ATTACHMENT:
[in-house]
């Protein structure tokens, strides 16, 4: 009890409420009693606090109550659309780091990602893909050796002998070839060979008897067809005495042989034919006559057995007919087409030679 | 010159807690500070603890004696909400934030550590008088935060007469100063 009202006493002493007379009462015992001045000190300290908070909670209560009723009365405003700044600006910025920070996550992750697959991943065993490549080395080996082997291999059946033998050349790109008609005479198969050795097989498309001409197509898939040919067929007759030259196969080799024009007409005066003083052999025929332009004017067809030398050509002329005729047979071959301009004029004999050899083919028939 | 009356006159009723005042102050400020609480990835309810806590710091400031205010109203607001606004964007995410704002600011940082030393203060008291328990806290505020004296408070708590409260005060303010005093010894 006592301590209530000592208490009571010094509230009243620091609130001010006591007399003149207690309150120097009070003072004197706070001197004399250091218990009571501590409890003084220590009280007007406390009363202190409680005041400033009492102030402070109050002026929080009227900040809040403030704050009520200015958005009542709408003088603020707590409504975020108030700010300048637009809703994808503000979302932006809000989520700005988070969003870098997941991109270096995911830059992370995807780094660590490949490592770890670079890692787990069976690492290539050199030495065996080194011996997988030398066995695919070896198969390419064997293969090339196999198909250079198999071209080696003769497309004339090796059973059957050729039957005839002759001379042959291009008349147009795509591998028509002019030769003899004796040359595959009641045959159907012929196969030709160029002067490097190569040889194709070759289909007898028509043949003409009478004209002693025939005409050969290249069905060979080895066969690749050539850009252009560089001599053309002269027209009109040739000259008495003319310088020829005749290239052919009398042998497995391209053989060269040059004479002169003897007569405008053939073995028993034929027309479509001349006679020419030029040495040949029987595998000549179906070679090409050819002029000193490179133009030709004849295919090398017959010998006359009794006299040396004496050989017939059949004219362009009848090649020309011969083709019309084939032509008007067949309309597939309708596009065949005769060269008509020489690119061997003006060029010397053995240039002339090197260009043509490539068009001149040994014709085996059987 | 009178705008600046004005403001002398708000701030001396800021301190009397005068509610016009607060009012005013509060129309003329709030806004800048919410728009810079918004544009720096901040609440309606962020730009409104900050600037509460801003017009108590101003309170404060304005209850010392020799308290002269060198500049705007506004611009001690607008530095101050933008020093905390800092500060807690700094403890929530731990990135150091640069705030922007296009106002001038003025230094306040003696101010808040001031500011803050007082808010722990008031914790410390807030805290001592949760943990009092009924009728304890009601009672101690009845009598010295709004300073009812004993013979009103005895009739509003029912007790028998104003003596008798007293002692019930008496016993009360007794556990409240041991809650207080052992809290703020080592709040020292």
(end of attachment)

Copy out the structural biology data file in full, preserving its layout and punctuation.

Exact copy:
[in-house]
């Protein structure tokens, strides 16, 4: 009890409420009693606090109550659309780091990602893909050796002998070839060979008897067809005495042989034919006559057995007919087409030679 | 010159807690500070603890004696909400934030550590008088935060007469100063 009202006493002493007379009462015992001045000190300290908070909670209560009723009365405003700044600006910025920070996550992750697959991943065993490549080395080996082997291999059946033998050349790109008609005479198969050795097989498309001409197509898939040919067929007759030259196969080799024009007409005066003083052999025929332009004017067809030398050509002329005729047979071959301009004029004999050899083919028939 | 009356006159009723005042102050400020609480990835309810806590710091400031205010109203607001606004964007995410704002600011940082030393203060008291328990806290505020004296408070708590409260005060303010005093010894 006592301590209530000592208490009571010094509230009243620091609130001010006591007399003149207690309150120097009070003072004197706070001197004399250091218990009571501590409890003084220590009280007007406390009363202190409680005041400033009492102030402070109050002026929080009227900040809040403030704050009520200015958005009542709408003088603020707590409504975020108030700010300048637009809703994808503000979302932006809000989520700005988070969003870098997941991109270096995911830059992370995807780094660590490949490592770890670079890692787990069976690492290539050199030495065996080194011996997988030398066995695919070896198969390419064997293969090339196999198909250079198999071209080696003769497309004339090796059973059957050729039957005839002759001379042959291009008349147009795509591998028509002019030769003899004796040359595959009641045959159907012929196969030709160029002067490097190569040889194709070759289909007898028509043949003409009478004209002693025939005409050969290249069905060979080895066969690749050539850009252009560089001599053309002269027209009109040739000259008495003319310088020829005749290239052919009398042998497995391209053989060269040059004479002169003897007569405008053939073995028993034929027309479509001349006679020419030029040495040949029987595998000549179906070679090409050819002029000193490179133009030709004849295919090398017959010998006359009794006299040396004496050989017939059949004219362009009848090649020309011969083709019309084939032509008007067949309309597939309708596009065949005769060269008509020489690119061997003006060029010397053995240039002339090197260009043509490539068009001149040994014709085996059987 | 009178705008600046004005403001002398708000701030001396800021301190009397005068509610016009607060009012005013509060129309003329709030806004800048919410728009810079918004544009720096901040609440309606962020730009409104900050600037509460801003017009108590101003309170404060304005209850010392020799308290002269060198500049705007506004611009001690607008530095101050933008020093905390800092500060807690700094403890929530731990990135150091640069705030922007296009106002001038003025230094306040003696101010808040001031500011803050007082808010722990008031914790410390807030805290001592949760943990009092009924009728304890009601009672101690009845009598010295709004300073009812004993013979009103005895009739509003029912007790028998104003003596008798007293002692019930008496016993009360007794556990409240041991809650207080052992809290703020080592709040020292």